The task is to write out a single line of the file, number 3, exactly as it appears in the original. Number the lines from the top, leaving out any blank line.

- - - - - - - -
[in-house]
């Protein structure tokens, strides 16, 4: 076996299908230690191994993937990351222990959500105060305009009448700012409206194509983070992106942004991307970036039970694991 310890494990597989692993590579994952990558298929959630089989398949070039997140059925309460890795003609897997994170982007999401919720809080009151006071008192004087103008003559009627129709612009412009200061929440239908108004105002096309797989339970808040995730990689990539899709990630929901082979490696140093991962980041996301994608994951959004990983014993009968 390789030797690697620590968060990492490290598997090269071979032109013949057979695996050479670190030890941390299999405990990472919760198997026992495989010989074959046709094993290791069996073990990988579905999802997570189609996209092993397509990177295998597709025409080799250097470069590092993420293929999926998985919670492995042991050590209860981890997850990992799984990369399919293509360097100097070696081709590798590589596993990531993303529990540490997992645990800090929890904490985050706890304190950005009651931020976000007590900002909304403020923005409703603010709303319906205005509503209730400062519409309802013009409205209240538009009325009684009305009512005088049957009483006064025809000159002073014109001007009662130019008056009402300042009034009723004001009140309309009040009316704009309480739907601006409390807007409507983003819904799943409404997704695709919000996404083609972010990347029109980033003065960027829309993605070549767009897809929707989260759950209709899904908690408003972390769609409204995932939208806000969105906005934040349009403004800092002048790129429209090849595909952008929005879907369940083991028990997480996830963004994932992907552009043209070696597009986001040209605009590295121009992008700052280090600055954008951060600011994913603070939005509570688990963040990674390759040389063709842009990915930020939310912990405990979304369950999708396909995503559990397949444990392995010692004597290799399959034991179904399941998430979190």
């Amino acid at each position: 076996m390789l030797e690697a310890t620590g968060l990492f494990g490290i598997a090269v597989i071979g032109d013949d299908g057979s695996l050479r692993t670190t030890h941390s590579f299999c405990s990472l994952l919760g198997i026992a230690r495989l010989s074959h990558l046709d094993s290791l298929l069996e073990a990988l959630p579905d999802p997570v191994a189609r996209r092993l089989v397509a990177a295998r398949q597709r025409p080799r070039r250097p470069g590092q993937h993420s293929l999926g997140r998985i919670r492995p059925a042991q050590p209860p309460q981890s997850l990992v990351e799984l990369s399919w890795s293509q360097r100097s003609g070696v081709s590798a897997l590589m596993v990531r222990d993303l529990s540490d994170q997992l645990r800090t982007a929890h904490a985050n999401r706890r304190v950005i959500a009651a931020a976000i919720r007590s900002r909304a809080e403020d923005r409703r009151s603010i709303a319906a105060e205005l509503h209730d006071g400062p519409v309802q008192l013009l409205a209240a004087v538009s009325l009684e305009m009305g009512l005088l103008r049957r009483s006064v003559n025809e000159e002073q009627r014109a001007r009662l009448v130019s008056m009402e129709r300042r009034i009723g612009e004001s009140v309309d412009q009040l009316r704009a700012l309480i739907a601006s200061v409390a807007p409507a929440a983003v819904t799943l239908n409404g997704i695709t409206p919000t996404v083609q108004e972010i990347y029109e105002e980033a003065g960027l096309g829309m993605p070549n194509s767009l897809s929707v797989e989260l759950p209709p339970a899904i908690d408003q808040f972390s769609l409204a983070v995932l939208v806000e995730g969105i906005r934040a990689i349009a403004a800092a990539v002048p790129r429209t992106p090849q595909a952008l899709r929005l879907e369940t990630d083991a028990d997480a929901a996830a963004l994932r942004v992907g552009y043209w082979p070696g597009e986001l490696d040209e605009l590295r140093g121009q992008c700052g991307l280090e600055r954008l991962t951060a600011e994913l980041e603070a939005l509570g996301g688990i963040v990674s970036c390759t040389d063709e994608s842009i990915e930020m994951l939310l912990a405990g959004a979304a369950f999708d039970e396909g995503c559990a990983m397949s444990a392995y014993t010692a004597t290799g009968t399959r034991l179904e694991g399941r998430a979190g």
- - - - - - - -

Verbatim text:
């Amino acid at each position: 076996m390789l030797e690697a310890t620590g968060l990492f494990g490290i598997a090269v597989i071979g032109d013949d299908g057979s695996l050479r692993t670190t030890h941390s590579f299999c405990s990472l994952l919760g198997i026992a230690r495989l010989s074959h990558l046709d094993s290791l298929l069996e073990a990988l959630p579905d999802p997570v191994a189609r996209r092993l089989v397509a990177a295998r398949q597709r025409p080799r070039r250097p470069g590092q993937h993420s293929l999926g997140r998985i919670r492995p059925a042991q050590p209860p309460q981890s997850l990992v990351e799984l990369s399919w890795s293509q360097r100097s003609g070696v081709s590798a897997l590589m596993v990531r222990d993303l529990s540490d994170q997992l645990r800090t982007a929890h904490a985050n999401r706890r304190v950005i959500a009651a931020a976000i919720r007590s900002r909304a809080e403020d923005r409703r009151s603010i709303a319906a105060e205005l509503h209730d006071g400062p519409v309802q008192l013009l409205a209240a004087v538009s009325l009684e305009m009305g009512l005088l103008r049957r009483s006064v003559n025809e000159e002073q009627r014109a001007r009662l009448v130019s008056m009402e129709r300042r009034i009723g612009e004001s009140v309309d412009q009040l009316r704009a700012l309480i739907a601006s200061v409390a807007p409507a929440a983003v819904t799943l239908n409404g997704i695709t409206p919000t996404v083609q108004e972010i990347y029109e105002e980033a003065g960027l096309g829309m993605p070549n194509s767009l897809s929707v797989e989260l759950p209709p339970a899904i908690d408003q808040f972390s769609l409204a983070v995932l939208v806000e995730g969105i906005r934040a990689i349009a403004a800092a990539v002048p790129r429209t992106p090849q595909a952008l899709r929005l879907e369940t990630d083991a028990d997480a929901a996830a963004l994932r942004v992907g552009y043209w082979p070696g597009e986001l490696d040209e605009l590295r140093g121009q992008c700052g991307l280090e600055r954008l991962t951060a600011e994913l980041e603070a939005l509570g996301g688990i963040v990674s970036c390759t040389d063709e994608s842009i990915e930020m994951l939310l912990a405990g959004a979304a369950f999708d039970e396909g995503c559990a990983m397949s444990a392995y014993t010692a004597t290799g009968t399959r034991l179904e694991g399941r998430a979190g």